FOOD GLORIOUS FOOD
This blog series is part of a larger initiative started by Olivia Jones, fall 2017 marketing intern. “The Collaborative Kitchen” is a site that welcomes all food lovers to explore ramblings, reflections, and delicious and easy original recipes. The goal of this blog series is to share Olivia’s passion for food in posts that are both thought-provoking and fun—to educate, create, and promote a positive food narrative around healthy habits, collaborative cooking, and meaningful meals.
Happy World Food Day! It’s only fitting that today’s delicious holiday coincides with The Collaborative Kitchen’s inaugural post. Today we’re celebrating food in all forms, picked fresh or prepared by hands all over the world. In line with this positive narrative, let’s do some diving in and debunking.
I’ve been obsessed with food my whole life, and by default, it’s almost always on my mind. After 21 years of this madness, you’d think I’d be a grub guru. The truth is, the more I think I know, the more I am surprised and enlightened by what I do not know. My inner-database is dynamic and constantly updating as I learn more about nutrition through media, classes, and shared experiences.
One thing I do know, however, is that food is a good thing.
Groundbreaking news, I know. But it’s something that people so often forget in a culture that praises certain foods and demonizes others. From internet ads that promise perfection by staying away from “fattening foods,” to the constant media bombardment of food-shaming messages, it seems as though the only remaining “healthy” options are kale and protein powder.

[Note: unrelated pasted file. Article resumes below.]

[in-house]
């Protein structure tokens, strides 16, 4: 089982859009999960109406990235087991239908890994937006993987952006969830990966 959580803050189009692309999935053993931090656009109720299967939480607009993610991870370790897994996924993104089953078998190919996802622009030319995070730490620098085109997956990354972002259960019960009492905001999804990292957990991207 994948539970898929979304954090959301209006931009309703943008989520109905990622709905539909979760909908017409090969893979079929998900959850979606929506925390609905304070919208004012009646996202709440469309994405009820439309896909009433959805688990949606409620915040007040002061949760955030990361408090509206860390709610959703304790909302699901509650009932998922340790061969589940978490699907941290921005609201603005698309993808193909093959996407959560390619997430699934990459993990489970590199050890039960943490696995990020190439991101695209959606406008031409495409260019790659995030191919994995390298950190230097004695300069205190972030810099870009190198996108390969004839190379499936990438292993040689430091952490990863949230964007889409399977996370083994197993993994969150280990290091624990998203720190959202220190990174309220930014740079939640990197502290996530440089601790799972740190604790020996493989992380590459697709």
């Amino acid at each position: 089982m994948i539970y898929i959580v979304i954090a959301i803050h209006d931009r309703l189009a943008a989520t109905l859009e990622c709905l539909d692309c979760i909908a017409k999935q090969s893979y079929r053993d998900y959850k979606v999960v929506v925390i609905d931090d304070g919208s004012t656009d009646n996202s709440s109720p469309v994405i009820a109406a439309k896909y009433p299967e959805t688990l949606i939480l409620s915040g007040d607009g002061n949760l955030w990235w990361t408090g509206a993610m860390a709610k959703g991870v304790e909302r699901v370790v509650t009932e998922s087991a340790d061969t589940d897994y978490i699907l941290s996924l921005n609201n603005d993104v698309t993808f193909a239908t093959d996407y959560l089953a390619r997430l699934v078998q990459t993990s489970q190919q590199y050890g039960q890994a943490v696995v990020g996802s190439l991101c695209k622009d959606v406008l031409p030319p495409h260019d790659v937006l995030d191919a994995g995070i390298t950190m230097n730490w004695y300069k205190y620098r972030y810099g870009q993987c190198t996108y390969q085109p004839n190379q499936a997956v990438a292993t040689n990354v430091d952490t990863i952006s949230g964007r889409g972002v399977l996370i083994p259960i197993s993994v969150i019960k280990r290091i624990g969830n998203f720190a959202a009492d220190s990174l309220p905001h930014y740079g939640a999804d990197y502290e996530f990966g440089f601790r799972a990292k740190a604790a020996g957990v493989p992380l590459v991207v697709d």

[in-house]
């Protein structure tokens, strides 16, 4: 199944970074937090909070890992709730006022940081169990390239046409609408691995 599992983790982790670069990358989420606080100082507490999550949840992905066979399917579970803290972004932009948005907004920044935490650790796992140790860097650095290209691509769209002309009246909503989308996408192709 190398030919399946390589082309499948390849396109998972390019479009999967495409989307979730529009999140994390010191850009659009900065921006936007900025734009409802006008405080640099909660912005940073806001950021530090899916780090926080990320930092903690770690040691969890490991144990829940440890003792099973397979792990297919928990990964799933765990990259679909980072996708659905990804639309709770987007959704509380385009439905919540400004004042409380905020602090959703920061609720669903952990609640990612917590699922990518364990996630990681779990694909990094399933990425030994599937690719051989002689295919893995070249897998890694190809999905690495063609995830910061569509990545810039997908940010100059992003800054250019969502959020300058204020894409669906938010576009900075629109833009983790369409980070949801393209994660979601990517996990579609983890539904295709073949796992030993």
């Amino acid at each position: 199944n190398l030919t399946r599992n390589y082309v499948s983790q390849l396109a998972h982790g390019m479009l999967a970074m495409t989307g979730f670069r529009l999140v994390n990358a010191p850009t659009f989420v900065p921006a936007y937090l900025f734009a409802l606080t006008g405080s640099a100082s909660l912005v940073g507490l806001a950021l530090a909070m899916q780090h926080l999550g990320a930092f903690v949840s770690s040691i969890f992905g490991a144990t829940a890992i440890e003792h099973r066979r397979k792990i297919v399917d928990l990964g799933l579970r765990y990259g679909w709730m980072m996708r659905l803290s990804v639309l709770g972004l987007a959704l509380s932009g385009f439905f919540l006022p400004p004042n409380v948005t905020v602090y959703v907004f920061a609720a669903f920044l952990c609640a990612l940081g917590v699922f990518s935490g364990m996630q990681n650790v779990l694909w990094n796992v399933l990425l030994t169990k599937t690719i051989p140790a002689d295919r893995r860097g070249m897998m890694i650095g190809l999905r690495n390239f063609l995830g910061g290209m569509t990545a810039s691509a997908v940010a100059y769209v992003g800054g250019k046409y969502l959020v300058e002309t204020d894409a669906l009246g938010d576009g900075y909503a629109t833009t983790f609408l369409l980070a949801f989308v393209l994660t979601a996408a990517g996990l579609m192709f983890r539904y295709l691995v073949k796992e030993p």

But before you toss out your bread and butter, re-evaluate the source. More often than not, these scare tactics are used to sell. It’s crucial to break down these meal myths. Everyone’s seen the classic commercial where we have a hungry person (usually a woman) trying to land on a snack, facing the token tradeoff of some delectable sweet versus the “healthier” option.
This type of ad is a textbook example of the binary I’m referring to when I say that certain foods are “demonized,” while others are praised. But in swearing off foods, we are both underestimating the human body and limiting ourselves from the simple experience of a tasty treat.
The point is—in its natural state—all food is good food so long as it is balanced. And at the end of the day, the key ingredient in the food we consume is healthy, satisfying energy. To get the most energy from your food, check out USDA’s MyPlate Checklist simulation, which can be adjusted depending on age, BMI, and calorie intake.
So there you have it—it’s science. Thank goodness we can still eat cheese, amirite? Phew.
Speaking of which, I’m about to hit you with one of my favorite mashups of all time: pizza and fall, all nestled in a warm and cozy little boat.
Now I’m the kind of person that nearly weeps at the first orange leaf, but I promise no exaggeration when I say these are some of my favorite autumn treats. Hard to believe something that’s this melty can be nutritious, but with this recipe we’ve got Mother Nature decked out in her finest, a la veggie couture.